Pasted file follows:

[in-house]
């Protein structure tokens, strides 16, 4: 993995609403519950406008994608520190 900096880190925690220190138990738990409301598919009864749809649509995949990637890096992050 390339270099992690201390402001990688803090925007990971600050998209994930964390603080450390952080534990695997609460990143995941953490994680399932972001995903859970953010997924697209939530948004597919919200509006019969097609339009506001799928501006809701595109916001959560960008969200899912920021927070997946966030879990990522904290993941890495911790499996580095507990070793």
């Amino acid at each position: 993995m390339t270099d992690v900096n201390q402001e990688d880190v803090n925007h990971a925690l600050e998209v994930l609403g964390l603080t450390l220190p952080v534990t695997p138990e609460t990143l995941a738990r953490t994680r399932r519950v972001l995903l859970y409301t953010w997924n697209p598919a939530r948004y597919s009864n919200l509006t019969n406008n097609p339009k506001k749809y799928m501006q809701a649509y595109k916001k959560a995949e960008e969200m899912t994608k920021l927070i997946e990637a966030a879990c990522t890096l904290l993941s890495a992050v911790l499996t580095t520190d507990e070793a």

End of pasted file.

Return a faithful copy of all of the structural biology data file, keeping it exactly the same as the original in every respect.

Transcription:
[in-house]
């Protein structure tokens, strides 16, 4: 993995609403519950406008994608520190 900096880190925690220190138990738990409301598919009864749809649509995949990637890096992050 390339270099992690201390402001990688803090925007990971600050998209994930964390603080450390952080534990695997609460990143995941953490994680399932972001995903859970953010997924697209939530948004597919919200509006019969097609339009506001799928501006809701595109916001959560960008969200899912920021927070997946966030879990990522904290993941890495911790499996580095507990070793």
């Amino acid at each position: 993995m390339t270099d992690v900096n201390q402001e990688d880190v803090n925007h990971a925690l600050e998209v994930l609403g964390l603080t450390l220190p952080v534990t695997p138990e609460t990143l995941a738990r953490t994680r399932r519950v972001l995903l859970y409301t953010w997924n697209p598919a939530r948004y597919s009864n919200l509006t019969n406008n097609p339009k506001k749809y799928m501006q809701a649509y595109k916001k959560a995949e960008e969200m899912t994608k920021l927070i997946e990637a966030a879990c990522t890096l904290l993941s890495a992050v911790l499996t580095t520190d507990e070793a």